Guided Project: Using SQL to Answer Business Questions (Chinook Music Store)

Hello all,

I am sharing my solution to the Chinook music store guided project.

I used mostly created views as opposed to subqueries to answer business questions. This allowed me to show previews of created views as I was building up follow up queries. I suspect that subqueries are preferred in a workplace setting unless they need to be reused, then created views are preferred. Is this the case?

When it comes to comparing full album purchases vs individual track purchases, I decided to show each type of purchase by the sum of tracks sold as opposed to the count of invoices. In order words we can tell Chinook:

  • “33% of tracks sold were part of a full album purchase”
    as opposed to
  • “18% of invoices were full album purchases”

I found the following question from screen #7 slightly confusing:

  • Is the range of tracks in the store reflective of their sales popularity?

I compared the share of total tracks by genre to the share of dollar sales by genre.

GitHub link

Last mission screen

answering business questions with SQL.ipynb (82.9 KB)

Click here to view the jupyter notebook file in a new tab


Hi Ivan,

Thanks for sharing your project! It looks really awsome: perfectly structured, properly styled SQL queries, thorough analysis, curious insights, interesting approaches, including comparing full album vs individual track purchases and comparing tracks available and sales popularity (even though I agree that this question was a bit confusing). I liked also your navigation and conclusion sections, and it was a cool idea to use the JULIANDAY() function. Also, this observation looks curious:

I would ask internally why Punk is paired with Alternative in the genre title. There is already an “Alternative” genre. This can possibly cause new “Alternative” tracks to be mistakenly categorized as “Alternative & Punk”. This can lead to bad data and cause customer dissatisfaction.

Now some ideas from my side:

  • About creating views, I also have an impression that it’s more common to use subqueries instead. It seems like with defining functions in Python: unless you’re going to use a certain code several times, there is no need to create a function. However, I agree with you that making a preview is a good idea (like in your “Purchases by Country” chapter). Well, on the other hand, you can preview this code also without creating a view, and then use the same code with WITH command in the next code cell. Anyway, you can combine the code cells [14] and [15] into one view, since you’re not going to use this invoice_usa more than one time (exactly for creating the next view).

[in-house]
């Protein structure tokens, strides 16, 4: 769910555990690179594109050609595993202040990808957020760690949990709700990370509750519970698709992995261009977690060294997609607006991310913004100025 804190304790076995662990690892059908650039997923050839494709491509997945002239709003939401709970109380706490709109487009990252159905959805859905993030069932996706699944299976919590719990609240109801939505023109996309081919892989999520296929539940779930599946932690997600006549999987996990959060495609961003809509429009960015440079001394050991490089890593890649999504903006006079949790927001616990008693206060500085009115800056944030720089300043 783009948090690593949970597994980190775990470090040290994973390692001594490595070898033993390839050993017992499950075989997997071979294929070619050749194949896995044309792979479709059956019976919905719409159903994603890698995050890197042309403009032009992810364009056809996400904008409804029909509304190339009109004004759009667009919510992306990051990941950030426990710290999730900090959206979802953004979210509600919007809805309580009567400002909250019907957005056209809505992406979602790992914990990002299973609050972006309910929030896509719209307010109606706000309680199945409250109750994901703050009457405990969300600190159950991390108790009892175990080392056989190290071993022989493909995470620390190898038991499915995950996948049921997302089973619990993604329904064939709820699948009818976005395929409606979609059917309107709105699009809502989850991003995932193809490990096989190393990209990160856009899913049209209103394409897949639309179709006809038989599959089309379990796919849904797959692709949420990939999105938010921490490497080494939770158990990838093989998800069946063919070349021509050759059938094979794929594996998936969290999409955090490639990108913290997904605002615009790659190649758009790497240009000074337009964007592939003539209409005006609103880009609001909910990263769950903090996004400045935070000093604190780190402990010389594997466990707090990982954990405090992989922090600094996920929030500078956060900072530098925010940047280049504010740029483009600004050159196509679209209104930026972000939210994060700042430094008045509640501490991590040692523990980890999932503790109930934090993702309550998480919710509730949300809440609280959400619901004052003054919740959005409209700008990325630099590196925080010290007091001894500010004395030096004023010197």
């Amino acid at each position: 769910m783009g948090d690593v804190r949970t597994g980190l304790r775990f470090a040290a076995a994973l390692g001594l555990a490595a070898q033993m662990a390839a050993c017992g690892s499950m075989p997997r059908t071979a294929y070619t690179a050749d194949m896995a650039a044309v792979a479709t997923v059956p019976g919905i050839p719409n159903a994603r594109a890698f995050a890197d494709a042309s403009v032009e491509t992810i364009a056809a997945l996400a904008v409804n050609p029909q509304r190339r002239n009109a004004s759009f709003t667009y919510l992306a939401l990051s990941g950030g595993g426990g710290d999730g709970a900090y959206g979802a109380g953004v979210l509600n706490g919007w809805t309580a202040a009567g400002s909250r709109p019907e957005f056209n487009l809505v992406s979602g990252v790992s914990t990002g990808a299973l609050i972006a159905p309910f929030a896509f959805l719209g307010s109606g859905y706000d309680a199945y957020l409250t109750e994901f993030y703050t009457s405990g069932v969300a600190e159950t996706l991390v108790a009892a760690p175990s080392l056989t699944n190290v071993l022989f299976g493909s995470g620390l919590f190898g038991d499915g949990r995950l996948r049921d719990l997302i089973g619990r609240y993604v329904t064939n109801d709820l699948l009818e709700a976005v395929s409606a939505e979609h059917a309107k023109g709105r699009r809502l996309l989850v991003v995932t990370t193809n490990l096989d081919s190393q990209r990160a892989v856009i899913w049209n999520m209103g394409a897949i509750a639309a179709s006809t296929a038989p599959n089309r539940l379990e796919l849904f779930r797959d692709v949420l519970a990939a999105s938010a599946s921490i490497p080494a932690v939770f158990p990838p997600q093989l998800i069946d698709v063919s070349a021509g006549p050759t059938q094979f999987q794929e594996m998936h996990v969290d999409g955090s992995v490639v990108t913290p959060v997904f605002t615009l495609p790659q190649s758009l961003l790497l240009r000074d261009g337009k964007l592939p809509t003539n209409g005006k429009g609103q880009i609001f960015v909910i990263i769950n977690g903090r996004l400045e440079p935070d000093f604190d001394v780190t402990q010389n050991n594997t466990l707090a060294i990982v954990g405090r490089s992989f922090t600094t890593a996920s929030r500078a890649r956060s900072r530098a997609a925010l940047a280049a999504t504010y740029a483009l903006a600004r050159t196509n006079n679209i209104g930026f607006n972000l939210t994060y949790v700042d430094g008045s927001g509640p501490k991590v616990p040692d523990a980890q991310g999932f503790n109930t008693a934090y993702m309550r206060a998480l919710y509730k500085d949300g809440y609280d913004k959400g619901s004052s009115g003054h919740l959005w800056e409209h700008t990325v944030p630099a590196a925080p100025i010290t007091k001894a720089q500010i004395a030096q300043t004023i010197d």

• The code cells [3] - [13]: probably it’s better to limit the preview of the available tables to 2-3 of them, also because the contents of many of them are quite self-explanatory from the database schema.
  • In some code cells (17, 23, 25, 27-29, 31-33, 35) there are too big white spaces between the commands and the statements themselves.
  • After the code cell [28] I would add some observation about how we can use (or whether we should use) this information further.
  • The code cell [30]: probably, I missed something, but why are we using here WHERE track_id > 2012 ? What does this 2012 mean?
  • The markdown cell after [24] and another one after [32]. Please remove the bullet points from the lists if you 're going to use numbered lists instead.

I hope my suggestions were of help to you.
Great job your project!

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Thanks for the thoughtful feedback. As a result I made some tweaks in my code on github.

You didn’t miss anything as 2012 is just a random filter value that allows me to show both unique values created by the CASE statement in the purchased_yes_no field. Sorry for the confusion.

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